“Iraq is a country we’ve had a very direct relationship with, very direct investment and engagement with, not to mention the lives of our soldiers who were lost there, providing this opportunity to them,” Mr. Kerry told reporters at the end of a conference in London on combating sexual violence in conflict zones. “And I don’t think anybody in the region, or in this administration, believes it is in the interest of the United States to turn our backs on that.”
The spread of ISIL violence, meanwhile, has triggered fears of a return of the sectarian civil war between Sunni and Shiite Muslims that tore through Iraq during the middle years of the U.S. occupation.
Moktada al-Sadr, the influential Shiite Iraqi cleric whose followers were accused of some of the most horrific atrocities inflicted on Sunnis during the 2006-2007 war, called Wednesday for the creation of a special forces outfit to defend religious sites in Iraq.
His calls were followed Friday by an even more senior Shiite cleric in Iraq. In a rare intervention, the ayatollah said in a message at Friday prayers in the holy Iraqi city of Karbala that people should unite to fight back against ISIL, the Daily Star Newspaper in Beirut said.
The comments came a day after the president and foreign minister of Shiite-dominated Iran, which shares a long border with Iraq to the east and north, both vowed to help the government of Iraq’s Shiite Prime Minister Nouri al-Maliki in the fight against ISIL.
On Friday, Iranian security officials said the Islamic Republic had begun deploying Revolutionary Guard units to Iraq, The Wall Street Journal reported.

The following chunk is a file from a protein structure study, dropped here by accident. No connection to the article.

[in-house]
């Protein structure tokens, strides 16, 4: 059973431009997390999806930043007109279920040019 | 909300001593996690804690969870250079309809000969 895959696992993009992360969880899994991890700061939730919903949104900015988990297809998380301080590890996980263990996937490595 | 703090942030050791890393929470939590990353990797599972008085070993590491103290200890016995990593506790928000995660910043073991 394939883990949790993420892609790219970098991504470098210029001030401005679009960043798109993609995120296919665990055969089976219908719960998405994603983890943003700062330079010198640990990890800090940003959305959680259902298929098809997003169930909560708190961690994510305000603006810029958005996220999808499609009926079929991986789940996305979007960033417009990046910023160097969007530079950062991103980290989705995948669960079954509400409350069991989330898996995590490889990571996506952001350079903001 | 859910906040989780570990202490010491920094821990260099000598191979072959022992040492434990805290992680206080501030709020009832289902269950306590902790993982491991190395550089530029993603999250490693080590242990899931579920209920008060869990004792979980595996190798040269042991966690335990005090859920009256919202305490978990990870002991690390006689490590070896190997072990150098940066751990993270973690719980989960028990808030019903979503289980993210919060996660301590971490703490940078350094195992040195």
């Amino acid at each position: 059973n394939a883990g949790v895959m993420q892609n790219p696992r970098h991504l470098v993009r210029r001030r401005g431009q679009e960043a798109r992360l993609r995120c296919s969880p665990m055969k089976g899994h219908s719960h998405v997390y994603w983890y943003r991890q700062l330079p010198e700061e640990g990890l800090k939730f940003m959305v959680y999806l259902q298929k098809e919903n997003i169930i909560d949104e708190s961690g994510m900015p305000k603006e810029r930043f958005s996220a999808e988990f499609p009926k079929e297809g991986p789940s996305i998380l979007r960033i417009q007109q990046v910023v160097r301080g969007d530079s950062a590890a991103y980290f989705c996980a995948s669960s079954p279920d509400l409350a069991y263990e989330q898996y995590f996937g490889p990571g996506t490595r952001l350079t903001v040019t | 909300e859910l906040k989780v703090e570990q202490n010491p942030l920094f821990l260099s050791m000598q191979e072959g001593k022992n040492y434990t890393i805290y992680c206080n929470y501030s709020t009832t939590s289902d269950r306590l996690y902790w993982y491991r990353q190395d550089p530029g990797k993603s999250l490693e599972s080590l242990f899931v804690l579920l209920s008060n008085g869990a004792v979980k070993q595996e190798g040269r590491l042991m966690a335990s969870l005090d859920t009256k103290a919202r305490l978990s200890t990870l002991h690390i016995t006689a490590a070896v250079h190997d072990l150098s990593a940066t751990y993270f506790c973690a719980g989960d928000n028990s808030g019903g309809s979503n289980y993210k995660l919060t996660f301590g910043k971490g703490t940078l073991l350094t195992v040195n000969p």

The Obama administration appeared to be caught off guard by the Iranian comment about intervening on Thursday.
Asked whether the administration would support an incursion of Iranian troops into Iraq, State Department spokeswoman Jen Psaki told reporters: “I don’t have any analysis from our team at this point in terms of what specific constructive role they could play.”
“These comments and these reports are new,” Ms. Psaki said.
Pressed more broadly on whether she believed the U.S. and Iran could forge a common approach toward supporting the government of Iraq’s Shiite prime minister, Ms. Psaki said she was “just not going to get ahead of where things stand right now.”
“I think the fact is we’ve been out there, obviously, long supporting the Iraqi government,” Ms. Psaki said. “You know where the Iranians stand.”
On Friday, Pentagon Press Secretary Rear Adm. John Kirby also appeared to have limited information on Iran’s presence inside Iraq. “I don’t have anything to confirm Iranian special forces in Iraq,” he said.
Pushed on what role Iran should play amid the increasingly unstable scenario, Adm. Kirby added: “I’m not going to write an action plan for the [Iranian] government to play in the region.”
• Maggie Ybarra contributed to this report.